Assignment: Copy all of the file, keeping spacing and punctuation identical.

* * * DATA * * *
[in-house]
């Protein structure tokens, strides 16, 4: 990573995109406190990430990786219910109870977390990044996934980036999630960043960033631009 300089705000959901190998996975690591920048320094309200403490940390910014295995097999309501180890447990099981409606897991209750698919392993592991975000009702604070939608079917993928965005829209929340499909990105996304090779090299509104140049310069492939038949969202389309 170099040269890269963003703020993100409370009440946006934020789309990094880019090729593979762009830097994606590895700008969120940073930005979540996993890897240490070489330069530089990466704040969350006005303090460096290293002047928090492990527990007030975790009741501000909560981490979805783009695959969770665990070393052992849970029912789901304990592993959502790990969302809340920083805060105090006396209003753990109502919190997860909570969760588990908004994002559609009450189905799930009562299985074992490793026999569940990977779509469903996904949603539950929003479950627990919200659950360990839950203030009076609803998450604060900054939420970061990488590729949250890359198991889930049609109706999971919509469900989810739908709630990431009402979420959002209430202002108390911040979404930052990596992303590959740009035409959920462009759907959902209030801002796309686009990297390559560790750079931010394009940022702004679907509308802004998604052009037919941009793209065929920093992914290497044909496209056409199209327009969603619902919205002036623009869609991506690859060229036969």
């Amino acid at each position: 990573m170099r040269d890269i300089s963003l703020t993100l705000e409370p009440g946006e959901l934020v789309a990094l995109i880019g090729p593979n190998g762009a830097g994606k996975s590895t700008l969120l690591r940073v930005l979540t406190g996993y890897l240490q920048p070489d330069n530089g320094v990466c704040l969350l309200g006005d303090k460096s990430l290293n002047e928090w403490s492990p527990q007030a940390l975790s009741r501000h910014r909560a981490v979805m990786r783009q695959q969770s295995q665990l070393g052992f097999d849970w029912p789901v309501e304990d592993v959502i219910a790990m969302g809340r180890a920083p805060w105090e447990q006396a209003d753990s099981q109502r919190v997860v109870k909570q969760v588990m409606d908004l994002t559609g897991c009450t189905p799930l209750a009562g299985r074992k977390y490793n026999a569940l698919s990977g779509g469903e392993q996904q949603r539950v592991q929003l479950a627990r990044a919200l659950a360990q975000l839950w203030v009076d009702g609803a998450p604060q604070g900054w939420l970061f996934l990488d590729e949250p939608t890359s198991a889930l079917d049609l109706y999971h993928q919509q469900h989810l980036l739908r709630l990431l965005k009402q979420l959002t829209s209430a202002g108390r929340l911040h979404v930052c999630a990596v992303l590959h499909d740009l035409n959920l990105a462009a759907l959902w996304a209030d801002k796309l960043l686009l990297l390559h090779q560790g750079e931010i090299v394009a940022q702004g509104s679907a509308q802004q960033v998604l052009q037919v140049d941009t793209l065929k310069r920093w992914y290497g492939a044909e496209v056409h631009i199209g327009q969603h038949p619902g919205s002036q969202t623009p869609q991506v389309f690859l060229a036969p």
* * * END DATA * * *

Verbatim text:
[in-house]
């Protein structure tokens, strides 16, 4: 990573995109406190990430990786219910109870977390990044996934980036999630960043960033631009 300089705000959901190998996975690591920048320094309200403490940390910014295995097999309501180890447990099981409606897991209750698919392993592991975000009702604070939608079917993928965005829209929340499909990105996304090779090299509104140049310069492939038949969202389309 170099040269890269963003703020993100409370009440946006934020789309990094880019090729593979762009830097994606590895700008969120940073930005979540996993890897240490070489330069530089990466704040969350006005303090460096290293002047928090492990527990007030975790009741501000909560981490979805783009695959969770665990070393052992849970029912789901304990592993959502790990969302809340920083805060105090006396209003753990109502919190997860909570969760588990908004994002559609009450189905799930009562299985074992490793026999569940990977779509469903996904949603539950929003479950627990919200659950360990839950203030009076609803998450604060900054939420970061990488590729949250890359198991889930049609109706999971919509469900989810739908709630990431009402979420959002209430202002108390911040979404930052990596992303590959740009035409959920462009759907959902209030801002796309686009990297390559560790750079931010394009940022702004679907509308802004998604052009037919941009793209065929920093992914290497044909496209056409199209327009969603619902919205002036623009869609991506690859060229036969």
């Amino acid at each position: 990573m170099r040269d890269i300089s963003l703020t993100l705000e409370p009440g946006e959901l934020v789309a990094l995109i880019g090729p593979n190998g762009a830097g994606k996975s590895t700008l969120l690591r940073v930005l979540t406190g996993y890897l240490q920048p070489d330069n530089g320094v990466c704040l969350l309200g006005d303090k460096s990430l290293n002047e928090w403490s492990p527990q007030a940390l975790s009741r501000h910014r909560a981490v979805m990786r783009q695959q969770s295995q665990l070393g052992f097999d849970w029912p789901v309501e304990d592993v959502i219910a790990m969302g809340r180890a920083p805060w105090e447990q006396a209003d753990s099981q109502r919190v997860v109870k909570q969760v588990m409606d908004l994002t559609g897991c009450t189905p799930l209750a009562g299985r074992k977390y490793n026999a569940l698919s990977g779509g469903e392993q996904q949603r539950v592991q929003l479950a627990r990044a919200l659950a360990q975000l839950w203030v009076d009702g609803a998450p604060q604070g900054w939420l970061f996934l990488d590729e949250p939608t890359s198991a889930l079917d049609l109706y999971h993928q919509q469900h989810l980036l739908r709630l990431l965005k009402q979420l959002t829209s209430a202002g108390r929340l911040h979404v930052c999630a990596v992303l590959h499909d740009l035409n959920l990105a462009a759907l959902w996304a209030d801002k796309l960043l686009l990297l390559h090779q560790g750079e931010i090299v394009a940022q702004g509104s679907a509308q802004q960033v998604l052009q037919v140049d941009t793209l065929k310069r920093w992914y290497g492939a044909e496209v056409h631009i199209g327009q969603h038949p619902g919205s002036q969202t623009p869609q991506v389309f690859l060229a036969p």